No Heat, Racist Remarks, Judges Removed: A Roundup of Polling Place Problems in Chicago’s Municipal Election

Election officials confirmed that at least two judges were removed following incidents at their precincts Tuesday

As voters headed to cast their ballots on Election Day in Chicago, many began reporting issues at polling places across the city from late opens to racist comments and electioneering. 

Election officials confirmed that at least two judges were removed following incidents at their precincts Tuesday. 

One judge, located in the 35th precinct of the 26th Ward, was removed after she allegedly encouraged voters to support a specific aldermanic candidate on the ballot, according to Chicago Election Board spokesman Jim Allen. As the judge was being investigated, Allen said she made racist comments, left the building and came back with another person who had a "threatening or menacing presence." 

She was ultimately ordered to be removed, officials said. 

A second judge was removed in Precinct 26 of the 34th Ward for "verbal abuse and lack of cooperative behavior with other judges," Allen said. 

In the 45th Ward, a polling location in the 3rd precinct was not set up on time and voting did not begin until after 8 a.m. 

"We are going to court to seek an order to extend voting there at Precinct 3 of Ward 45 only through 8 p.m.," Allen said. 

Seperately, officials were also investigating a second location with two precincts that may have opened late. 

Judges were praised after a precinct in the 5th Ward opened on time despite having no heat or electricity.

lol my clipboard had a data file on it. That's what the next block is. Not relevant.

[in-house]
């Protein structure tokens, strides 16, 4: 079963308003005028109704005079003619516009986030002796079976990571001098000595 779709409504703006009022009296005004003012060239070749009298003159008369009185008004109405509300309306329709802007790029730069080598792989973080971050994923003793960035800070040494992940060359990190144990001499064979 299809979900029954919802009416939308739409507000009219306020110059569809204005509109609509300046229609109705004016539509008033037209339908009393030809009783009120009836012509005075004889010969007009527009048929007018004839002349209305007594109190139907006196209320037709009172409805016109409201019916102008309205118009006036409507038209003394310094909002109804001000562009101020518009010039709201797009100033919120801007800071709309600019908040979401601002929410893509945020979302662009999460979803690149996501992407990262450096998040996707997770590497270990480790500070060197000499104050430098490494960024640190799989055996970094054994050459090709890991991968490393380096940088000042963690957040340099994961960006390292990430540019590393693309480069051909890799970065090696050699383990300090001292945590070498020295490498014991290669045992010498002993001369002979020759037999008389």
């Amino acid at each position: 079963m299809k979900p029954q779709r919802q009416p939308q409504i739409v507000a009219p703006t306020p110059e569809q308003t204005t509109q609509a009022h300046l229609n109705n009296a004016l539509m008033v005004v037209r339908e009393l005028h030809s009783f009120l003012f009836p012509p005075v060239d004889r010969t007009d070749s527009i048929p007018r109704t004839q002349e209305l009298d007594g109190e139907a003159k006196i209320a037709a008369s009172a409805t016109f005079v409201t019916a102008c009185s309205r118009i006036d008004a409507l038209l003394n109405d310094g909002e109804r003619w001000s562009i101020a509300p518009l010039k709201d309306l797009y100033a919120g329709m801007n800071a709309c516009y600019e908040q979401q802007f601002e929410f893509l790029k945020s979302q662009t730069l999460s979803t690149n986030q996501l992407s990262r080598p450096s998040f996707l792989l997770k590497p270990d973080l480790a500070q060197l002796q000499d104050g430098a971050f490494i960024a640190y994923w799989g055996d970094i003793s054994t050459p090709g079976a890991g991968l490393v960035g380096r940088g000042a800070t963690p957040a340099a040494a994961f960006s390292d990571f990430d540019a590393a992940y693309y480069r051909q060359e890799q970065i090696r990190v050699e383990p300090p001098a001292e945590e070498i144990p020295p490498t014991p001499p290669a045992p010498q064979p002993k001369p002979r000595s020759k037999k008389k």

"They managed to use an auxiliary ballot box until the power could be restored once the property owner arrived to repair two blown fuses," Allen said. 

A shooting was reported nearing a polling place in the 12th Ward. Shots were fired in the 3400 block of South Hamilton Avenue, but no victims were reported, police said. 

Authorities said the shooting was not related to the election and the offender was caught and a handgun was recovered. 

As of 1 p.m. Tuesday, voter turnout was on pace to end with historically low numbers, officials said Tuesday afternoon, unless a surge of late votes pour in before polls close. 

Just before 1 p.m., the Chicago Board of Elections reported voting totals for the municipal election were slightly over 303,000. Of that total, only 55 percent have come from Election Day. 

"Normally at this hour we would be way ahead of that," Chicago Election Board spokesman Jim Allen said Tuesday afternoon. 

With just hours left until polls close across the city at 7 p.m., that would put Election Day on pace to end with around 30 percent of registered voters casting ballots. The current record low sits at 33.08 percent, which was recorded in 2007. 

"If there was ever a time where your vote counted more I can’t think of one," Allen said. 

Allen noted that of the voters reporting at polling places so far, many were 55 years and older, marking a shift from the November election, which saw a surge in millennial voters.

"Maybe later this afternoon we might see something similar to what we saw in the November election and that was a lot of voters coming in in the final hours," he said. 

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